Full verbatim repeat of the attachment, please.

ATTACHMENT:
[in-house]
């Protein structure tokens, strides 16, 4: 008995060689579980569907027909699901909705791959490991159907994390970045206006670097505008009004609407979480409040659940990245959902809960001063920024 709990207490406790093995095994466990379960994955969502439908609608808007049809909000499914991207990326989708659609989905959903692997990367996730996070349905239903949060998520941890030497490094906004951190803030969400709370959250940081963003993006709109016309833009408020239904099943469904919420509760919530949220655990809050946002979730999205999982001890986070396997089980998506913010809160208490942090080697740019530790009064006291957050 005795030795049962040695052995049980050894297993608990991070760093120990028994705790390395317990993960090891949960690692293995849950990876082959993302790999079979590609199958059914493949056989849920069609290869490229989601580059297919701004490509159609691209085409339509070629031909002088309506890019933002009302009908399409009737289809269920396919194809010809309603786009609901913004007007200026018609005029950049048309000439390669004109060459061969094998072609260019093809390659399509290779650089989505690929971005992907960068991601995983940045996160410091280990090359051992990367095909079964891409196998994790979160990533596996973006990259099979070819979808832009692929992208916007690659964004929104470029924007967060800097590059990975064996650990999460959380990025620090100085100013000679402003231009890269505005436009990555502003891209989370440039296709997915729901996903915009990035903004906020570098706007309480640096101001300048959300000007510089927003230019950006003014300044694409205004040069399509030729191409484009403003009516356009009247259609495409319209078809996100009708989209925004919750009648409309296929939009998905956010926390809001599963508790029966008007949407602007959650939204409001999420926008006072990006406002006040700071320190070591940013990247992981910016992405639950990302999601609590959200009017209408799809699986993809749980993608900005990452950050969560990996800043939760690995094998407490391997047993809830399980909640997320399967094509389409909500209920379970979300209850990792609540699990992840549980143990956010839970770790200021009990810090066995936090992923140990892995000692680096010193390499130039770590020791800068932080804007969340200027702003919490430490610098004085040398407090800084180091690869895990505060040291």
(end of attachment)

[in-house]
């Protein structure tokens, strides 16, 4: 008995060689579980569907027909699901909705791959490991159907994390970045206006670097505008009004609407979480409040659940990245959902809960001063920024 709990207490406790093995095994466990379960994955969502439908609608808007049809909000499914991207990326989708659609989905959903692997990367996730996070349905239903949060998520941890030497490094906004951190803030969400709370959250940081963003993006709109016309833009408020239904099943469904919420509760919530949220655990809050946002979730999205999982001890986070396997089980998506913010809160208490942090080697740019530790009064006291957050 005795030795049962040695052995049980050894297993608990991070760093120990028994705790390395317990993960090891949960690692293995849950990876082959993302790999079979590609199958059914493949056989849920069609290869490229989601580059297919701004490509159609691209085409339509070629031909002088309506890019933002009302009908399409009737289809269920396919194809010809309603786009609901913004007007200026018609005029950049048309000439390669004109060459061969094998072609260019093809390659399509290779650089989505690929971005992907960068991601995983940045996160410091280990090359051992990367095909079964891409196998994790979160990533596996973006990259099979070819979808832009692929992208916007690659964004929104470029924007967060800097590059990975064996650990999460959380990025620090100085100013000679402003231009890269505005436009990555502003891209989370440039296709997915729901996903915009990035903004906020570098706007309480640096101001300048959300000007510089927003230019950006003014300044694409205004040069399509030729191409484009403003009516356009009247259609495409319209078809996100009708989209925004919750009648409309296929939009998905956010926390809001599963508790029966008007949407602007959650939204409001999420926008006072990006406002006040700071320190070591940013990247992981910016992405639950990302999601609590959200009017209408799809699986993809749980993608900005990452950050969560990996800043939760690995094998407490391997047993809830399980909640997320399967094509389409909500209920379970979300209850990792609540699990992840549980143990956010839970770790200021009990810090066995936090992923140990892995000692680096010193390499130039770590020791800068932080804007969340200027702003919490430490610098004085040398407090800084180091690869895990505060040291």